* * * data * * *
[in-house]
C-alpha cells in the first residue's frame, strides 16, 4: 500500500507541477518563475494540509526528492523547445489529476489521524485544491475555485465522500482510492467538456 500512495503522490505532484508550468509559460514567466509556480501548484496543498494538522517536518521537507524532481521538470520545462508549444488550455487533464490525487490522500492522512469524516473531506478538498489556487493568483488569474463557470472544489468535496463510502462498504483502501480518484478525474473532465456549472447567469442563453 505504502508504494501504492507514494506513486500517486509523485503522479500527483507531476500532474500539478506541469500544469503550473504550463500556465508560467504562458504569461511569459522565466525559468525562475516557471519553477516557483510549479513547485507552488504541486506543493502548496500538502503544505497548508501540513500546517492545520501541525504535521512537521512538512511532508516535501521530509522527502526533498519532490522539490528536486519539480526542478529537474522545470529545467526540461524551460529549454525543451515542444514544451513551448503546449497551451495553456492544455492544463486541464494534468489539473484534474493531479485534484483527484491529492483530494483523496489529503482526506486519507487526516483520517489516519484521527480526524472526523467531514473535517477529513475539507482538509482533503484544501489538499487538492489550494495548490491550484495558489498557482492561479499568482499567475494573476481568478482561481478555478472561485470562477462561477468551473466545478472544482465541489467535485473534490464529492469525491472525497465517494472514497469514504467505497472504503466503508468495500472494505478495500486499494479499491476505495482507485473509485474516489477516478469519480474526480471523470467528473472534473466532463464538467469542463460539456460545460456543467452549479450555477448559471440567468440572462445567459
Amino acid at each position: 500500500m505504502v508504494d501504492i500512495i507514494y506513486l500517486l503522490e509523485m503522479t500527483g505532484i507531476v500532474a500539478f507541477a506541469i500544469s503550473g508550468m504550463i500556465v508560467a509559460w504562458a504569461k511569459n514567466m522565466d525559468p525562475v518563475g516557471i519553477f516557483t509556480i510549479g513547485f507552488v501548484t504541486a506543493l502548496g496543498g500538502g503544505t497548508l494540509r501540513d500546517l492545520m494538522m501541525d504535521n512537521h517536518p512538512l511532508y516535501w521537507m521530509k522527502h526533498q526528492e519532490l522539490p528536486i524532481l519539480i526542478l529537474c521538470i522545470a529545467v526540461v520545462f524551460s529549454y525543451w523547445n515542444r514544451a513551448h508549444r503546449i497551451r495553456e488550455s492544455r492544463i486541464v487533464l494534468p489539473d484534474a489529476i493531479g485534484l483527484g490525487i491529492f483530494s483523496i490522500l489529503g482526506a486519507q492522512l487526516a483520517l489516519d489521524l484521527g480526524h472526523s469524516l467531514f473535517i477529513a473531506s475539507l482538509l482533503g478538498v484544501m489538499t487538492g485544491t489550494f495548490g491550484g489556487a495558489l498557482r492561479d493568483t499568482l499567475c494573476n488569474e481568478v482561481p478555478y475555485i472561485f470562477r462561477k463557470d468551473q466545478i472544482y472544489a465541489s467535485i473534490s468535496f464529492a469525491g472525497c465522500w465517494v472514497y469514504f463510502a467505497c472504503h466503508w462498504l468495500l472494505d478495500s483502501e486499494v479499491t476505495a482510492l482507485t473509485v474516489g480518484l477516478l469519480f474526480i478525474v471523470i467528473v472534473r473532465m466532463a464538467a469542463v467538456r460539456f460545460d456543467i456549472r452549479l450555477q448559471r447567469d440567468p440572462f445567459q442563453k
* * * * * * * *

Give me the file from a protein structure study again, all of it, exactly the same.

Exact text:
[in-house]
C-alpha cells in the first residue's frame, strides 16, 4: 500500500507541477518563475494540509526528492523547445489529476489521524485544491475555485465522500482510492467538456 500512495503522490505532484508550468509559460514567466509556480501548484496543498494538522517536518521537507524532481521538470520545462508549444488550455487533464490525487490522500492522512469524516473531506478538498489556487493568483488569474463557470472544489468535496463510502462498504483502501480518484478525474473532465456549472447567469442563453 505504502508504494501504492507514494506513486500517486509523485503522479500527483507531476500532474500539478506541469500544469503550473504550463500556465508560467504562458504569461511569459522565466525559468525562475516557471519553477516557483510549479513547485507552488504541486506543493502548496500538502503544505497548508501540513500546517492545520501541525504535521512537521512538512511532508516535501521530509522527502526533498519532490522539490528536486519539480526542478529537474522545470529545467526540461524551460529549454525543451515542444514544451513551448503546449497551451495553456492544455492544463486541464494534468489539473484534474493531479485534484483527484491529492483530494483523496489529503482526506486519507487526516483520517489516519484521527480526524472526523467531514473535517477529513475539507482538509482533503484544501489538499487538492489550494495548490491550484495558489498557482492561479499568482499567475494573476481568478482561481478555478472561485470562477462561477468551473466545478472544482465541489467535485473534490464529492469525491472525497465517494472514497469514504467505497472504503466503508468495500472494505478495500486499494479499491476505495482507485473509485474516489477516478469519480474526480471523470467528473472534473466532463464538467469542463460539456460545460456543467452549479450555477448559471440567468440572462445567459
Amino acid at each position: 500500500m505504502v508504494d501504492i500512495i507514494y506513486l500517486l503522490e509523485m503522479t500527483g505532484i507531476v500532474a500539478f507541477a506541469i500544469s503550473g508550468m504550463i500556465v508560467a509559460w504562458a504569461k511569459n514567466m522565466d525559468p525562475v518563475g516557471i519553477f516557483t509556480i510549479g513547485f507552488v501548484t504541486a506543493l502548496g496543498g500538502g503544505t497548508l494540509r501540513d500546517l492545520m494538522m501541525d504535521n512537521h517536518p512538512l511532508y516535501w521537507m521530509k522527502h526533498q526528492e519532490l522539490p528536486i524532481l519539480i526542478l529537474c521538470i522545470a529545467v526540461v520545462f524551460s529549454y525543451w523547445n515542444r514544451a513551448h508549444r503546449i497551451r495553456e488550455s492544455r492544463i486541464v487533464l494534468p489539473d484534474a489529476i493531479g485534484l483527484g490525487i491529492f483530494s483523496i490522500l489529503g482526506a486519507q492522512l487526516a483520517l489516519d489521524l484521527g480526524h472526523s469524516l467531514f473535517i477529513a473531506s475539507l482538509l482533503g478538498v484544501m489538499t487538492g485544491t489550494f495548490g491550484g489556487a495558489l498557482r492561479d493568483t499568482l499567475c494573476n488569474e481568478v482561481p478555478y475555485i472561485f470562477r462561477k463557470d468551473q466545478i472544482y472544489a465541489s467535485i473534490s468535496f464529492a469525491g472525497c465522500w465517494v472514497y469514504f463510502a467505497c472504503h466503508w462498504l468495500l472494505d478495500s483502501e486499494v479499491t476505495a482510492l482507485t473509485v474516489g480518484l477516478l469519480f474526480i478525474v471523470i467528473v472534473r473532465m466532463a464538467a469542463v467538456r460539456f460545460d456543467i456549472r452549479l450555477q448559471r447567469d440567468p440572462f445567459q442563453k